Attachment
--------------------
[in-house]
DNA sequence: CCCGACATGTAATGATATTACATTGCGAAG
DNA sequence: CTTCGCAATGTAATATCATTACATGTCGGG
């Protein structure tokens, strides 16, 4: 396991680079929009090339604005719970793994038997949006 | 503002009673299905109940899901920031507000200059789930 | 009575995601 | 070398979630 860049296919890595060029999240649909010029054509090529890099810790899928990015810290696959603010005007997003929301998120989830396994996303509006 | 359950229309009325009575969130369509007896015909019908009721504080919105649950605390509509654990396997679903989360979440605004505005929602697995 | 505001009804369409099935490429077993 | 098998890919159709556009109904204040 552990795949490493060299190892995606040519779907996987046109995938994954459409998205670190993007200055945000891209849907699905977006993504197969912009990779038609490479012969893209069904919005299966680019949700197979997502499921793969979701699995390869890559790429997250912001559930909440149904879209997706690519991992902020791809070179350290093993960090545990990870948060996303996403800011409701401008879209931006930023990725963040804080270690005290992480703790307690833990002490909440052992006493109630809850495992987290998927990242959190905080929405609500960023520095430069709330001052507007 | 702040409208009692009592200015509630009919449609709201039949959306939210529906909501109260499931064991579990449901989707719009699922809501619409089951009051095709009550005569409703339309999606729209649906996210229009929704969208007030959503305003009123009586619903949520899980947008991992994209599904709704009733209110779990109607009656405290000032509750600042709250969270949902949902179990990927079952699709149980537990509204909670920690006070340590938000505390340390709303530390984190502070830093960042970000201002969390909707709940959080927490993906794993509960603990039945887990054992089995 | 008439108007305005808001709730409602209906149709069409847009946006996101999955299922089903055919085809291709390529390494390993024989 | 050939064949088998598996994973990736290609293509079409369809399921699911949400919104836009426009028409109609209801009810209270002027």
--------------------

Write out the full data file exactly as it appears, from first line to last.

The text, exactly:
[in-house]
DNA sequence: CCCGACATGTAATGATATTACATTGCGAAG
DNA sequence: CTTCGCAATGTAATATCATTACATGTCGGG
């Protein structure tokens, strides 16, 4: 396991680079929009090339604005719970793994038997949006 | 503002009673299905109940899901920031507000200059789930 | 009575995601 | 070398979630 860049296919890595060029999240649909010029054509090529890099810790899928990015810290696959603010005007997003929301998120989830396994996303509006 | 359950229309009325009575969130369509007896015909019908009721504080919105649950605390509509654990396997679903989360979440605004505005929602697995 | 505001009804369409099935490429077993 | 098998890919159709556009109904204040 552990795949490493060299190892995606040519779907996987046109995938994954459409998205670190993007200055945000891209849907699905977006993504197969912009990779038609490479012969893209069904919005299966680019949700197979997502499921793969979701699995390869890559790429997250912001559930909440149904879209997706690519991992902020791809070179350290093993960090545990990870948060996303996403800011409701401008879209931006930023990725963040804080270690005290992480703790307690833990002490909440052992006493109630809850495992987290998927990242959190905080929405609500960023520095430069709330001052507007 | 702040409208009692009592200015509630009919449609709201039949959306939210529906909501109260499931064991579990449901989707719009699922809501619409089951009051095709009550005569409703339309999606729209649906996210229009929704969208007030959503305003009123009586619903949520899980947008991992994209599904709704009733209110779990109607009656405290000032509750600042709250969270949902949902179990990927079952699709149980537990509204909670920690006070340590938000505390340390709303530390984190502070830093960042970000201002969390909707709940959080927490993906794993509960603990039945887990054992089995 | 008439108007305005808001709730409602209906149709069409847009946006996101999955299922089903055919085809291709390529390494390993024989 | 050939064949088998598996994973990736290609293509079409369809399921699911949400919104836009426009028409109609209801009810209270002027």